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Ratatouille: Food Frenzy

For: DS

Kitchen nightmare

Product: Ratatouille: Food Frenzy | Publisher: THQ | Format: DS | Genre: Party/ mini- games | Players: 1 | Version: Europe
Ratatouille: Food Frenzy DS, thumbnail 1
It's easy to see why companies like Disney get a bad press. On one hand, to many people around the world it's a venerable institution that's created numerous entertainment icons like Mickey Mouse, Donald Duck and Goofy.

But just as many would argue that Walt's firm is overtly commercial and exploitative, mercilessly sucking up cash from easily manipulated youngsters (and their parents) in a whirlwind of low-quality licensed products and crass, overpriced merchandise.

And when reviewing a game like Ratatouille: Food Frenzy, you come to realise just how valid the latter argument seems.

It doesn't feel like five minutes since we reviewed the previous Ratatouille game for the Nintendo DS, yet here we have another offering lined up to snatch away the hard-earned pocket money of many a wide-eyed nipper.

Anti-capitalist dogma aside, first impressions of Food Frenzy are undeniably positive. The developer wisely hasn't attempted to ape the highly detailed CGI look of the movie, instead opting for a 2D appearance that not only catches the eye but also works well within the somewhat meagre limits of the host hardware.

Food Frenzy is essentially based around a series of mini-games, each focused around a certain kitchen-related activity. Unlike Cooking Mama, which sees you preparing and constructing a wide range of different dishes, Food Frenzy is a little more light-hearted when it comes to handing out objectives.

For example, the opening scenario - entitled 'Mollusc Madness' - sees Remy (the mouse hero of the piece) using wet sponges to repel a monstrous league of snails that happen to have been let loose inside the kitchen. By flicking the stylus in the direction of said molluscs, you can clear the screen and head onwards to victory.

'Food Fling', on the other hand, sees our mouse chum assisting in the preparation of a dish by sorting out different ingredients; the screen has four bowls in each corner and the player must ensure each item is placed in the correct container.

It's worth noting that before jumping into the game proper, it's highly recommended that you tap the 'help' icon in order to learn the controls for that particular event. This isn't something that happens automatically and once the action has started you get no indication of what it is you're supposed to be doing, which is unfortunate as some of the events make use of several buttons, as well as the touchscreen and microphone.

While a cursory glance at Food Frenzy might suggest that it takes a large portion of inspiration from the previously mentioned Cooking Mama, it only showcases two mini-games that come anywhere close to replicating the experience of Office Create's title. And even then they ultimately prove to be pale imitations, despite some rather fetching 3D visuals that set them apart from the rest of the game.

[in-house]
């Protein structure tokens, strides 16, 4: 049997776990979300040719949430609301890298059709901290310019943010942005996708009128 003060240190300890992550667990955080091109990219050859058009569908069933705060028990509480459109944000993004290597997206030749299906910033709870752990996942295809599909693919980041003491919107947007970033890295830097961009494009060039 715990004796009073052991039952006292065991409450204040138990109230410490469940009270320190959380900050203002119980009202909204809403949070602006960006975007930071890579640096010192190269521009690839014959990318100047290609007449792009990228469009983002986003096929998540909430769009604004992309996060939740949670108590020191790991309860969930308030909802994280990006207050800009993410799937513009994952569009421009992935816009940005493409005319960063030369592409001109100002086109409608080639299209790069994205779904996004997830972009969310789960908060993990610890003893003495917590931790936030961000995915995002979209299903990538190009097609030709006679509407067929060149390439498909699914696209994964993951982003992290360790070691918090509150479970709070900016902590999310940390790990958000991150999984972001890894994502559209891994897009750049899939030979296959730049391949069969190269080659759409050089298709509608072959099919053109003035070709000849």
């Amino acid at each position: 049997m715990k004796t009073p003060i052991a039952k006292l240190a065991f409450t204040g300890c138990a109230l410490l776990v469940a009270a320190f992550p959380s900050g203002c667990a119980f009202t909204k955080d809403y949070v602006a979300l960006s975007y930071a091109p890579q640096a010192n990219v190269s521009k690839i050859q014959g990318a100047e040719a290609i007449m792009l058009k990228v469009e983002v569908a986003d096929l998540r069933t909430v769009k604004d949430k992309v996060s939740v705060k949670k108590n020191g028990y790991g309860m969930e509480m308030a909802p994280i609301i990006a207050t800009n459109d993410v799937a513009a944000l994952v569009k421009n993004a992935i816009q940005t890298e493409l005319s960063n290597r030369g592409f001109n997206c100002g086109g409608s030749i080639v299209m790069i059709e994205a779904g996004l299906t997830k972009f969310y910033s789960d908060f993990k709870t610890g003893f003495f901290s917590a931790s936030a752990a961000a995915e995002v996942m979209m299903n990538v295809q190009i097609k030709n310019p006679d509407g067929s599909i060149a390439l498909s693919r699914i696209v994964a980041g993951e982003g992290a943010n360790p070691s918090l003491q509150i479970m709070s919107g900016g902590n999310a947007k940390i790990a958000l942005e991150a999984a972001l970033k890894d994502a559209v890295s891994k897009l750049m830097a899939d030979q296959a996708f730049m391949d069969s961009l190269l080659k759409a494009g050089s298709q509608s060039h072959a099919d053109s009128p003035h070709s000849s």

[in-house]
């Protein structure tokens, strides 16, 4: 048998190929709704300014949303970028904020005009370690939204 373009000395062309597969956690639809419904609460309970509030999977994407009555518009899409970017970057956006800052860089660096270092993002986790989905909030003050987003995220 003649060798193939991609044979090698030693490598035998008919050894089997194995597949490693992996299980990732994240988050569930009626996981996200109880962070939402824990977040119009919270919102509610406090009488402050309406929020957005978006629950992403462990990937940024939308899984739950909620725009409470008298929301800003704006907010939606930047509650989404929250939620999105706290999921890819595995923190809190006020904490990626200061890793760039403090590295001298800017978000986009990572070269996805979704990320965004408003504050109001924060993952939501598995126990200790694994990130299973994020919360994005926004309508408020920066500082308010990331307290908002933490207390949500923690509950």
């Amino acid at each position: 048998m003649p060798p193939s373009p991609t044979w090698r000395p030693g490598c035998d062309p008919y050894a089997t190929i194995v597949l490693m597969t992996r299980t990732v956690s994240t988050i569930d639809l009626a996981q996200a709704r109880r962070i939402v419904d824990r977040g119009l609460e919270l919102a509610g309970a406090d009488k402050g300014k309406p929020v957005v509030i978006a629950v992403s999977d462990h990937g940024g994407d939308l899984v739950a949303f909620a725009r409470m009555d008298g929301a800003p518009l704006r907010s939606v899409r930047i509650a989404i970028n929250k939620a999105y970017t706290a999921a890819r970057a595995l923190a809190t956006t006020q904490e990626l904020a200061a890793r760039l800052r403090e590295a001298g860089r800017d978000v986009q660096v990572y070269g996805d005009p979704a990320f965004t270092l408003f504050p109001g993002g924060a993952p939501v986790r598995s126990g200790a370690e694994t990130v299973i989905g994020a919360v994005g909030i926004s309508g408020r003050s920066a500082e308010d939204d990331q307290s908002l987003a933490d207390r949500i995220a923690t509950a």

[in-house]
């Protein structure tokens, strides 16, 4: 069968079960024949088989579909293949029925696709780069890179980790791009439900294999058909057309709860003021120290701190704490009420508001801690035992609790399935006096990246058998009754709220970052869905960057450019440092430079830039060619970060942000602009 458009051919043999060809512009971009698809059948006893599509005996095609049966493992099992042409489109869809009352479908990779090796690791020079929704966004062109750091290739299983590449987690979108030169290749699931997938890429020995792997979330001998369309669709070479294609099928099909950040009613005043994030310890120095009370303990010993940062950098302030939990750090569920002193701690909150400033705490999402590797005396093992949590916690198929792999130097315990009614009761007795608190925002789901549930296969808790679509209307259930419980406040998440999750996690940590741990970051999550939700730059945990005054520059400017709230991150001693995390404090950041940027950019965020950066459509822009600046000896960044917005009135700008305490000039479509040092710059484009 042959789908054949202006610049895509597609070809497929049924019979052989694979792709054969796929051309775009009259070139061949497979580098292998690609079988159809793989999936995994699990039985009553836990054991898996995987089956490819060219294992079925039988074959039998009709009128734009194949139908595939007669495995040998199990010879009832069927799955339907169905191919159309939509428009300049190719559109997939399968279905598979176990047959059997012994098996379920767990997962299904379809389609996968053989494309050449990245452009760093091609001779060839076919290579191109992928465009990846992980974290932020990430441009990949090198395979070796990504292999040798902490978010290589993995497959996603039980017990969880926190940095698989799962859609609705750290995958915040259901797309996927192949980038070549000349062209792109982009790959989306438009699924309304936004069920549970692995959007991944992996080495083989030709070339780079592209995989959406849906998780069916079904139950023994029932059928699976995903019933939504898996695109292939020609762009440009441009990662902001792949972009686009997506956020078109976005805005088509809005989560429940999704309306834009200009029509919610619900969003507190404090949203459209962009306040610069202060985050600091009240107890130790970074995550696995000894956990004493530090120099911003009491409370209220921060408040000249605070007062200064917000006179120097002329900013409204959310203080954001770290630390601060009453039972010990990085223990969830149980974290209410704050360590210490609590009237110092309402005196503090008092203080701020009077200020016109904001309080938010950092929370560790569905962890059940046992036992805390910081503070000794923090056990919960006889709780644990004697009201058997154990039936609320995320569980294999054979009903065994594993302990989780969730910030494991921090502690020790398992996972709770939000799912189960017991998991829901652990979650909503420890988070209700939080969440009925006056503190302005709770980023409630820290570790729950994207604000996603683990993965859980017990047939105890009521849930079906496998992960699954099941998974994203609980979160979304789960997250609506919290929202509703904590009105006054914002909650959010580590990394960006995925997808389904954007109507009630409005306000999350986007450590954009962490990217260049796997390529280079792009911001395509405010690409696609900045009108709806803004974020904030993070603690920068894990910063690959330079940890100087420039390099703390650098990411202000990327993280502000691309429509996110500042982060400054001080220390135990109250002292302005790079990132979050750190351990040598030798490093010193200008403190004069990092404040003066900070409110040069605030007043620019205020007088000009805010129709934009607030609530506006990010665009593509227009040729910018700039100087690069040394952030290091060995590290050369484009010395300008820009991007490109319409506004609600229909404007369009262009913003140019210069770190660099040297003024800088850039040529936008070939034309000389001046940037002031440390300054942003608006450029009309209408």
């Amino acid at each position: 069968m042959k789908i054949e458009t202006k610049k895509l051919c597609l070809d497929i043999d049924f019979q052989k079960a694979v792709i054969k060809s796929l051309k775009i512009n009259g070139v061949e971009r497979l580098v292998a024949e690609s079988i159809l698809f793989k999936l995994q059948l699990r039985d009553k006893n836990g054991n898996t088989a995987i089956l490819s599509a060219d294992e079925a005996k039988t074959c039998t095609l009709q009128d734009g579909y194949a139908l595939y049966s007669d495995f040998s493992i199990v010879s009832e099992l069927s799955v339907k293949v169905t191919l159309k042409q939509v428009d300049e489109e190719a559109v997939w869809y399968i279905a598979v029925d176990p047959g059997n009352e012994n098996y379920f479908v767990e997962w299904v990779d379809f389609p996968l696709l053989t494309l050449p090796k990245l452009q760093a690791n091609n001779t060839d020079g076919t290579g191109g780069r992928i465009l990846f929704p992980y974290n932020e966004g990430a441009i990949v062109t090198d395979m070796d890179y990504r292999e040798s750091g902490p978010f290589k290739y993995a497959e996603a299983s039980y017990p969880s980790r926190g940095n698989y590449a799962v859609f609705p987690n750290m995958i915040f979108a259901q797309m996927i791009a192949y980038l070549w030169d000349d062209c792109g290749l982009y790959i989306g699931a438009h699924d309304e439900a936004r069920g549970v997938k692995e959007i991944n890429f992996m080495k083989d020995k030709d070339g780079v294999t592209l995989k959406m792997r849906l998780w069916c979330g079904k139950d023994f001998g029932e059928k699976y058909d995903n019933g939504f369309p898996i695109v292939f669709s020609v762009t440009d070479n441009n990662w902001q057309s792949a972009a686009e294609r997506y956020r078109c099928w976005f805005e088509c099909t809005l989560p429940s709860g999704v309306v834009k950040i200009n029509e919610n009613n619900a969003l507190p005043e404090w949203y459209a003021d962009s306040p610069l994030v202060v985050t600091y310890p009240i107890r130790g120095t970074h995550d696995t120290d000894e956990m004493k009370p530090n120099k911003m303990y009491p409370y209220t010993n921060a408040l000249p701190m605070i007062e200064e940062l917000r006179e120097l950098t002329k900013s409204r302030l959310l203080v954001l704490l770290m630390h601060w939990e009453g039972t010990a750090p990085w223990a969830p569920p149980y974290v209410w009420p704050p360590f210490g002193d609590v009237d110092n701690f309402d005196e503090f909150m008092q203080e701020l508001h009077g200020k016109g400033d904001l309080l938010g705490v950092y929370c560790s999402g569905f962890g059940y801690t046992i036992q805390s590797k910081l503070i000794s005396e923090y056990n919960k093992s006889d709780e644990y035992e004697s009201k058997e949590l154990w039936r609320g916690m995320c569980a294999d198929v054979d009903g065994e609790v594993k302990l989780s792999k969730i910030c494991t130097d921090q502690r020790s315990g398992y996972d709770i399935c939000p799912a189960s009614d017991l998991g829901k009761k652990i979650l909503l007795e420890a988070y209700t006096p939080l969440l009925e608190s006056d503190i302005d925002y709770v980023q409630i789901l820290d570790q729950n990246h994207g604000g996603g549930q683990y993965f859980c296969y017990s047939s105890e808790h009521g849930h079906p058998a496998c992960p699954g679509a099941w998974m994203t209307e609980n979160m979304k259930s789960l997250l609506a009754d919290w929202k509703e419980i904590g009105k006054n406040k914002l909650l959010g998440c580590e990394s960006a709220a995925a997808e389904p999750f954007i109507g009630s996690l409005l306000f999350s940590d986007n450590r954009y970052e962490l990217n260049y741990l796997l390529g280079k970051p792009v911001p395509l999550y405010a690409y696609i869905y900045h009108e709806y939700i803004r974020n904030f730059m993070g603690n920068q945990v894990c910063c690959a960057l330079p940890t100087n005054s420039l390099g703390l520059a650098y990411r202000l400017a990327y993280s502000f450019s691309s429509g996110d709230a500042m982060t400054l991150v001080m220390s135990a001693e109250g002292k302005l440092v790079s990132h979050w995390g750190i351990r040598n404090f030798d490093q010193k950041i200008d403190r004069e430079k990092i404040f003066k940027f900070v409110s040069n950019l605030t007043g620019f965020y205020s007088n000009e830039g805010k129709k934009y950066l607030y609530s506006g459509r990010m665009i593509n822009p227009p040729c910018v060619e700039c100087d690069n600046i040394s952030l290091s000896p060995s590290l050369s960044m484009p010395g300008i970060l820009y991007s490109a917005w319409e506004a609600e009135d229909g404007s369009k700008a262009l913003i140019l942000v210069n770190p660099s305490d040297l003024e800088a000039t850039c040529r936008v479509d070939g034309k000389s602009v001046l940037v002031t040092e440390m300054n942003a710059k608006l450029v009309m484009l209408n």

The scenarios themselves are perfectly enjoyable for a short period of time but they never really succeed in entertaining beyond a very superficial level. This wafer-thin level of enjoyment is further stretched to unreasonable lengths by the developer - during each game you have a bar that is constantly being eroded as you play and the only way to fill it up (and ultimately clear the stage) is to perform well within the mini-game itself.

Sadly, with some of the activities this can take an age to accomplish as the bar is constantly decreasing as time passes. Throw in the fact that the more tricky games are usually the ones that are least enjoyable and you thus end up repeating the same arduous task over and over. Considering this is a product aimed at youngsters, it's all worryingly unaccommodating and most pre-teens will probably baulk at the amount of effort required to clear each stage.

It doesn't help that a handful of the games are poorly conceived and no better executed. 'Soup Du Jour' is one such culprit - it sees you stirring soup in what appears to be some kind of vegetable-matching puzzle game, but it's particularly poorly thought-out and we imagine that most kids will get hopelessly befuddled by it.

However, the challenge posed by the various activities isn't insurmountable and once you've cleared all of them there's precious little else to keep your attention. You have the option to play any game at will and try to improve your score (which is judged by a five star rating), and there are a few token pieces of still artwork from the movie to unlock, but that's it. Even the most dedicated Ratatouille fan is unlikely to maintain their interest in this beyond a few days' play.

Ultimately, Food Frenzy does nothing to elevate Disney's reputation amongst those who view the company as only concerned with making a fast buck rather than attempt to genuinely engage the player. If these mini-games were part of a larger scheme then you might be more inclined to forgive their shortcomings, but serving up this undercooked, lukewarm selection as a full-price DS game makes it a seriously unappetising affair.
Ratatouille: Food Frenzy
Reviewer photo
Damien McFerran | 13 March 2008
A disappointingly half-baked piece of video game entertainment that should be returned to the chef immediately
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